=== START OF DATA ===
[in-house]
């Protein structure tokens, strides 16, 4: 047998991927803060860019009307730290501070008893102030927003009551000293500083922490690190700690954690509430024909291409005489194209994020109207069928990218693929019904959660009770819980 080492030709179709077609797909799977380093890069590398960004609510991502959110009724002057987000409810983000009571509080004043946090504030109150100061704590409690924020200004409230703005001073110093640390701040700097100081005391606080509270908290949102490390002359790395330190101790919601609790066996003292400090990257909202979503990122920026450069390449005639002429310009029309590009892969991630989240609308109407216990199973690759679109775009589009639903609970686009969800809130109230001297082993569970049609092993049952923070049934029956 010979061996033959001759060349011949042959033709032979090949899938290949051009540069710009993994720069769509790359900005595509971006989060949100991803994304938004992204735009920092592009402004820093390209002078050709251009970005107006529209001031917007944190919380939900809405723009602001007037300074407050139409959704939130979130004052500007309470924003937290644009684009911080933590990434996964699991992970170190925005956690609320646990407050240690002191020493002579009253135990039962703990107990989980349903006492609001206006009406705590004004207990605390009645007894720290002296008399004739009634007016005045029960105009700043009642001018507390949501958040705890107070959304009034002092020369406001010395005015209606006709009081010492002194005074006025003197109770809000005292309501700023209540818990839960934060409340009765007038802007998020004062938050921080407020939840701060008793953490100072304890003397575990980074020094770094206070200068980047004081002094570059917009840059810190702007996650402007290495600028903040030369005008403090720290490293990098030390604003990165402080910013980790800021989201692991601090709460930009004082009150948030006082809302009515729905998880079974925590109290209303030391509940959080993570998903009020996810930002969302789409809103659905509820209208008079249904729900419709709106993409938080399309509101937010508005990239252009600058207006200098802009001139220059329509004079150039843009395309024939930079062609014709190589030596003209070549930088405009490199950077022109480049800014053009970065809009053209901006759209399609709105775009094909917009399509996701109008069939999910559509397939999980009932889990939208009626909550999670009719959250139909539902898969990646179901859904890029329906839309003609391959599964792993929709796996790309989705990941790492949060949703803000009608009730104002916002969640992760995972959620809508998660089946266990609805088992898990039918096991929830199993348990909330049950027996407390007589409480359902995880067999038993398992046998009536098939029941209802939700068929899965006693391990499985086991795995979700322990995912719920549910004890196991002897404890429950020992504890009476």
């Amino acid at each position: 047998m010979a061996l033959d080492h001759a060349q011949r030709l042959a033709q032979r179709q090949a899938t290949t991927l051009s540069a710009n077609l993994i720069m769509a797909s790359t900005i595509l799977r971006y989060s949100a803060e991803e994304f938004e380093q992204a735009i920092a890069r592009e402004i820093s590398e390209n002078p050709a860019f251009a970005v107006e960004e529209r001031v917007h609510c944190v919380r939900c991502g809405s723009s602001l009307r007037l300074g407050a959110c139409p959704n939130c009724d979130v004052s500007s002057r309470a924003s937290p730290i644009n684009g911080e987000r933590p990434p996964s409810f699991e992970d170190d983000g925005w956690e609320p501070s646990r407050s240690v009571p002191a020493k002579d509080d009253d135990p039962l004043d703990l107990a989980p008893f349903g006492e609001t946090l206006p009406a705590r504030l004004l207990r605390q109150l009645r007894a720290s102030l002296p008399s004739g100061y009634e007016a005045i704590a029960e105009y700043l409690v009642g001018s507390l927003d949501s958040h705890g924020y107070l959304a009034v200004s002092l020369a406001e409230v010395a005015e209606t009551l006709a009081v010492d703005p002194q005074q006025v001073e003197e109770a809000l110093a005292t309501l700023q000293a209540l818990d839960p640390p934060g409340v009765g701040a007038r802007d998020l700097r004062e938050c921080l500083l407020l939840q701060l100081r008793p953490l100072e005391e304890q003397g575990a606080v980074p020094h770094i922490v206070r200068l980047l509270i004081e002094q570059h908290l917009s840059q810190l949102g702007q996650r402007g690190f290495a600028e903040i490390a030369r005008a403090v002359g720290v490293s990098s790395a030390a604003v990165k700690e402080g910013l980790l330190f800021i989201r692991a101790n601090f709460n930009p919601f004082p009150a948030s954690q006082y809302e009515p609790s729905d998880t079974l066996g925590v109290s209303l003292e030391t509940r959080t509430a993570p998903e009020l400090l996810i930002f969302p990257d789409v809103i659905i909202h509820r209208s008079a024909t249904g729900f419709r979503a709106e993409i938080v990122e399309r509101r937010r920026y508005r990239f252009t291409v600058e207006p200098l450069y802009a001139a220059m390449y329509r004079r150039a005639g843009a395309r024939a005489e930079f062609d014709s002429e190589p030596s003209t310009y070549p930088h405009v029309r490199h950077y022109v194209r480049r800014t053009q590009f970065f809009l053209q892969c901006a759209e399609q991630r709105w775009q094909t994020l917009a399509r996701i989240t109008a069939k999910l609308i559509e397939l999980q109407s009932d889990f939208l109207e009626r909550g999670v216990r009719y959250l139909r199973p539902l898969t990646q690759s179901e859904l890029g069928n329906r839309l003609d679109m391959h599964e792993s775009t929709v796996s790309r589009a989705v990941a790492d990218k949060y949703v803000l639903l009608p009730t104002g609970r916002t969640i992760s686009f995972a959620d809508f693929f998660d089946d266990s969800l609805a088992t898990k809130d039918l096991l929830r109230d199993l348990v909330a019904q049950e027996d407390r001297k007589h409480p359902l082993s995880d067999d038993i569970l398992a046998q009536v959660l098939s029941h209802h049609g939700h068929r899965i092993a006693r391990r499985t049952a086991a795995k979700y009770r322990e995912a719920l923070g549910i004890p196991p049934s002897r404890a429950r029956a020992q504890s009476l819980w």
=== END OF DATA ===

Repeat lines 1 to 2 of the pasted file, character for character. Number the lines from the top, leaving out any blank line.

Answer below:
[in-house]
């Protein structure tokens, strides 16, 4: 047998991927803060860019009307730290501070008893102030927003009551000293500083922490690190700690954690509430024909291409005489194209994020109207069928990218693929019904959660009770819980 080492030709179709077609797909799977380093890069590398960004609510991502959110009724002057987000409810983000009571509080004043946090504030109150100061704590409690924020200004409230703005001073110093640390701040700097100081005391606080509270908290949102490390002359790395330190101790919601609790066996003292400090990257909202979503990122920026450069390449005639002429310009029309590009892969991630989240609308109407216990199973690759679109775009589009639903609970686009969800809130109230001297082993569970049609092993049952923070049934029956 010979061996033959001759060349011949042959033709032979090949899938290949051009540069710009993994720069769509790359900005595509971006989060949100991803994304938004992204735009920092592009402004820093390209002078050709251009970005107006529209001031917007944190919380939900809405723009602001007037300074407050139409959704939130979130004052500007309470924003937290644009684009911080933590990434996964699991992970170190925005956690609320646990407050240690002191020493002579009253135990039962703990107990989980349903006492609001206006009406705590004004207990605390009645007894720290002296008399004739009634007016005045029960105009700043009642001018507390949501958040705890107070959304009034002092020369406001010395005015209606006709009081010492002194005074006025003197109770809000005292309501700023209540818990839960934060409340009765007038802007998020004062938050921080407020939840701060008793953490100072304890003397575990980074020094770094206070200068980047004081002094570059917009840059810190702007996650402007290495600028903040030369005008403090720290490293990098030390604003990165402080910013980790800021989201692991601090709460930009004082009150948030006082809302009515729905998880079974925590109290209303030391509940959080993570998903009020996810930002969302789409809103659905509820209208008079249904729900419709709106993409938080399309509101937010508005990239252009600058207006200098802009001139220059329509004079150039843009395309024939930079062609014709190589030596003209070549930088405009490199950077022109480049800014053009970065809009053209901006759209399609709105775009094909917009399509996701109008069939999910559509397939999980009932889990939208009626909550999670009719959250139909539902898969990646179901859904890029329906839309003609391959599964792993929709796996790309989705990941790492949060949703803000009608009730104002916002969640992760995972959620809508998660089946266990609805088992898990039918096991929830199993348990909330049950027996407390007589409480359902995880067999038993398992046998009536098939029941209802939700068929899965006693391990499985086991795995979700322990995912719920549910004890196991002897404890429950020992504890009476």